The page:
Alleged drug dealer charged with manslaughter in Lafayette fentanyl overdose

·3 min read

Jan. 25—A Longmont man has been charged with manslaughter after police say he knowingly sold counterfeit opioid pills laced with fentanyl to the boyfriend of a woman who died the next day of an overdose in Lafayette.

Sammy Valdez, 21, is charged with manslaughter, four counts of distribution of a controlled substance and one count of possession with intent to sell.

Manslaughter can be charged in Colorado when a person "recklessly causes the death of another person."

Valdez was initially arrested in December, but the affidavit in his case was sealed until Tuesday morning due to ongoing investigation.

"Deaths caused by fentanyl poisoning are a priority for our office," Boulder County District Attorney's Office spokeswoman Shannon Carbone said in a statement. "Throughout the nation, and here in Colorado, we have seen a spike in the number of people dying of fentanyl poisoning. (Boulder County District Attorney Michael) Dougherty is pushing for legislation that would provide more treatment options for those struggling with drug addiction, greater resources for law enforcement investigations, and stiffer penalties for distributors who cause a death by fentanyl poisoning.

"Although some individuals knowingly use fentanyl, there are people dying from fentanyl poisoning because they have no idea that fentanyl is in a pill. Recently, in working closely with law enforcement, our office charged Mr. Valdez with manslaughter and related offenses."

According to the affidavit, Lafayette police were called to a home in Lafayette on March 19, 2020, after a man woke up to find his girlfriend was not breathing and not responding. Paramedics responded, but the woman was declared dead on scene.

The woman's boyfriend told police he had bought oxycodone pills from Valdez, his normal dealer, and that both he and his girlfriend took one before going to sleep.

In examining the pills, police noted that they appeared to be counterfeit oxycodone pills. The pills were sent to the Colorado Bureau of Investigation, and tested positive for fentanyl.

The Boulder County Drug Task Force began an investigation into Valdez, and attempted to arrange for an undercover officer to buy pills and cocaine from Valdez on several occasions.

According to the affidavit, the undercover officer was only able to buy cocaine from Valdez at the initial meeting in April 2020. The officer then bought cocaine from Valdez on two more occasions in October 2020 before police applied for a search warrant of Valdez's apartment in Longmont.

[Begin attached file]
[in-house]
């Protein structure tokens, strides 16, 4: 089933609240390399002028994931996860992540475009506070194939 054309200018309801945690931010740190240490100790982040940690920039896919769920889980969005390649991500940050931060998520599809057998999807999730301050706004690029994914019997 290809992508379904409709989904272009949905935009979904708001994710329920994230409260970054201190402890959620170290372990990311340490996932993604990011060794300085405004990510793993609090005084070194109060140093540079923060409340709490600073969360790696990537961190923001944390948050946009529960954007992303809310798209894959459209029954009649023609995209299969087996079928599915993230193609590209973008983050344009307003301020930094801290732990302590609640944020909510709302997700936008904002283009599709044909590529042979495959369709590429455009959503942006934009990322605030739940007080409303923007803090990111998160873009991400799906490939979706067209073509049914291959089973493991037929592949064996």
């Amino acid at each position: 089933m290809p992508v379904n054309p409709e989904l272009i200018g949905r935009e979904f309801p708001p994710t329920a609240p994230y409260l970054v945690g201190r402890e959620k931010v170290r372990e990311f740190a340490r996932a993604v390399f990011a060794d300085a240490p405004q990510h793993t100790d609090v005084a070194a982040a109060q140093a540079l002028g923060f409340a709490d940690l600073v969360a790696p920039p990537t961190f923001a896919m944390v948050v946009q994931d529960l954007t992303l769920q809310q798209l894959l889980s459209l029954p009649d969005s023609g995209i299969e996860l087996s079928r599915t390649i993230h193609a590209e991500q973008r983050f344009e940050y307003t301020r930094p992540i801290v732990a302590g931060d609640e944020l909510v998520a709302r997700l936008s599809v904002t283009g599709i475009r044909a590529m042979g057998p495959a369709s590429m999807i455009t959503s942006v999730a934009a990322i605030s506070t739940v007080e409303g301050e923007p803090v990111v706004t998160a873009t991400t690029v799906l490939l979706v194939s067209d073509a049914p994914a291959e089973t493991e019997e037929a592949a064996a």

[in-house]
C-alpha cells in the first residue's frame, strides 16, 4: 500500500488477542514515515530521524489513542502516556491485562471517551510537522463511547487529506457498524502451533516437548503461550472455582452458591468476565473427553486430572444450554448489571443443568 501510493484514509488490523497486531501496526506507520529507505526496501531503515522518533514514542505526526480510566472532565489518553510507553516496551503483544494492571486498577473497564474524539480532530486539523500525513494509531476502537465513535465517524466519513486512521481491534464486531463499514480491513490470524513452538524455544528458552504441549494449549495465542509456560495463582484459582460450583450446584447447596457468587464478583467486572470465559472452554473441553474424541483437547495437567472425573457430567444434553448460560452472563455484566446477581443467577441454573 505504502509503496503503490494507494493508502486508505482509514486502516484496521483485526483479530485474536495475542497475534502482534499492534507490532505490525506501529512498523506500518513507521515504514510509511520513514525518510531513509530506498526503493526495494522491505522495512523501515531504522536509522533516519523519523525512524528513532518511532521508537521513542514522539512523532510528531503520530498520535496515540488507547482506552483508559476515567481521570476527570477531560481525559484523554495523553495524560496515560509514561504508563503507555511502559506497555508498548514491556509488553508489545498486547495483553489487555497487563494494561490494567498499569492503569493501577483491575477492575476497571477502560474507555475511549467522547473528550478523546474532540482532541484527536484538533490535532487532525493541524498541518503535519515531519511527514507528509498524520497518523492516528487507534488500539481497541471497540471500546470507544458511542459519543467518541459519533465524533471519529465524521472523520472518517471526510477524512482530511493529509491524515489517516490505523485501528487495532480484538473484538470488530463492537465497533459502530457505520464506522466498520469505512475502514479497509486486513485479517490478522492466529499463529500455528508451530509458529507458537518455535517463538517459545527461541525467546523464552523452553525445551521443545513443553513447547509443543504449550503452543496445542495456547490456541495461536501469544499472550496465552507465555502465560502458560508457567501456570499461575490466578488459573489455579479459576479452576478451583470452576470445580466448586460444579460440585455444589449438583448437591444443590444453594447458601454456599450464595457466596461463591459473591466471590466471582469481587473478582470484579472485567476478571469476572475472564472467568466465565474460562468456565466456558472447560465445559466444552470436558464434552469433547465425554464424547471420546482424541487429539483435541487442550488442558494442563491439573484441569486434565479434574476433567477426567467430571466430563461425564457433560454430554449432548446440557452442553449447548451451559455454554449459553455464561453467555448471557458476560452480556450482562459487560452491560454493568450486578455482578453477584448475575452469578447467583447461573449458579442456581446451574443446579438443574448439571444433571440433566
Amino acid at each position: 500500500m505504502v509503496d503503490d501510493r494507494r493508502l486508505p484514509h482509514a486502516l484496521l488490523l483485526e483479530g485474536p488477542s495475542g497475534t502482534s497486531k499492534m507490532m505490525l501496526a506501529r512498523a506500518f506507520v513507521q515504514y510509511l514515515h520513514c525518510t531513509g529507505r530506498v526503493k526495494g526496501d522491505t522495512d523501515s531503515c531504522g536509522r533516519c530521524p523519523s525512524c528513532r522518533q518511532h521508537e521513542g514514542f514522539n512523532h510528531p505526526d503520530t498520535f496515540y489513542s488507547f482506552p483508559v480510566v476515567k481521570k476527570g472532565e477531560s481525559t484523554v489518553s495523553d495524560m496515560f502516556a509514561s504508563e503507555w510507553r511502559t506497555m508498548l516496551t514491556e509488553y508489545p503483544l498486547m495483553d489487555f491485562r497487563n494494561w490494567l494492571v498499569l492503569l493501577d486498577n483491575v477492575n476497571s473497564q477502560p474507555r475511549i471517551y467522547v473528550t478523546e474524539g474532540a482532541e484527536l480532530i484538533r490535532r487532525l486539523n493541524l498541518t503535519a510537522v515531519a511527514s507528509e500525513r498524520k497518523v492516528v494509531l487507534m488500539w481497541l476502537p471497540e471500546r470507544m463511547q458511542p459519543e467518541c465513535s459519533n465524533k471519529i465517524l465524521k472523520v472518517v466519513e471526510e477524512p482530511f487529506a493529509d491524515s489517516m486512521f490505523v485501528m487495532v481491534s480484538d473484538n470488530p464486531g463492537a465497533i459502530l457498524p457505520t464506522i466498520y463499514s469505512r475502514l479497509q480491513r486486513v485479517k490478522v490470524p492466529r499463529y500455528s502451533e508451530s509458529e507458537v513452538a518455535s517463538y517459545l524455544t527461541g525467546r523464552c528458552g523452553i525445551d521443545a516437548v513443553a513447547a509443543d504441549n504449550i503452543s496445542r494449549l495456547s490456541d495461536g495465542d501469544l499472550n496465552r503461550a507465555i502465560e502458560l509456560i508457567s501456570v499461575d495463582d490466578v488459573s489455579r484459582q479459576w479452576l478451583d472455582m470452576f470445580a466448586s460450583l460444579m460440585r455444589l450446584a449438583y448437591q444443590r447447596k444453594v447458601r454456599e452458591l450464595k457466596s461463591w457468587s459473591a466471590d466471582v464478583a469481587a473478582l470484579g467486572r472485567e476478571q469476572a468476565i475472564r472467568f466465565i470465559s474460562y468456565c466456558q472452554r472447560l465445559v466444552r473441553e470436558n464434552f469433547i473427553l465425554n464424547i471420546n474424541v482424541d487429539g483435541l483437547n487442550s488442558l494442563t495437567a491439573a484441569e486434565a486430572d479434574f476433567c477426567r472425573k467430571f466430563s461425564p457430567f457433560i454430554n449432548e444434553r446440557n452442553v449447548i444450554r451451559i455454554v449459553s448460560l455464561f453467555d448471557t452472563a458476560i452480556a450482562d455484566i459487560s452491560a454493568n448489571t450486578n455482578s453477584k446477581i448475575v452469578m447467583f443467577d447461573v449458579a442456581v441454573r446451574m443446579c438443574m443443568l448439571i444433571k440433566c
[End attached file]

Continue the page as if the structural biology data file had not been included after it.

On Oct. 23, police executed the warrant and Valdez was detained by police while en route to an arranged buy with the undercover officer. Police found cocaine in the apartment and on Valdez.

When questioned by police about the counterfeit pills, Valdez said he did not know he was selling counterfeit pills until February 2020, at which time he told his cousin, the alleged supplier, he would no longer buy them because he knew they were associated with overdose deaths.

But according to the affidavit, evidence recovered on Valdez's phone indicated Valdez knew he was selling counterfeit pills laced with fentanyl.

In a Snapchat message Valdez wrote, "$900 for fakes 1000 of em tho." He also wrote, "Obliviously I got reals for the reg... But these 30mg press fetty." Police said the term "press fetty" referred to pressed fentanyl, while 30mg refers to oxycodone pills.

Police said Valdez sent those messages the day the woman in Lafayette died.

"Based on the timeline provided by Sammy and the conversations found on Sammy's Snapchat, and text messages it is apparent that Sammy was aware he was selling pills that contained fentanyl," a detective wrote in the affidavit. "Sammy completed the sale of fentanyl laced pills on March 18, 2020, which eventually led to the overdose death of (the victim). Sammy was well aware of the risks associated with the consumption of these pills and by knowingly completing the sale of fentanyl laced pills and indicating that they were legitimate pills he acted in a reckless manner which contributed to the overdose death."

Valdez is free on a $25,000 personal recognizance bond and is scheduled for an arraignment on March 11.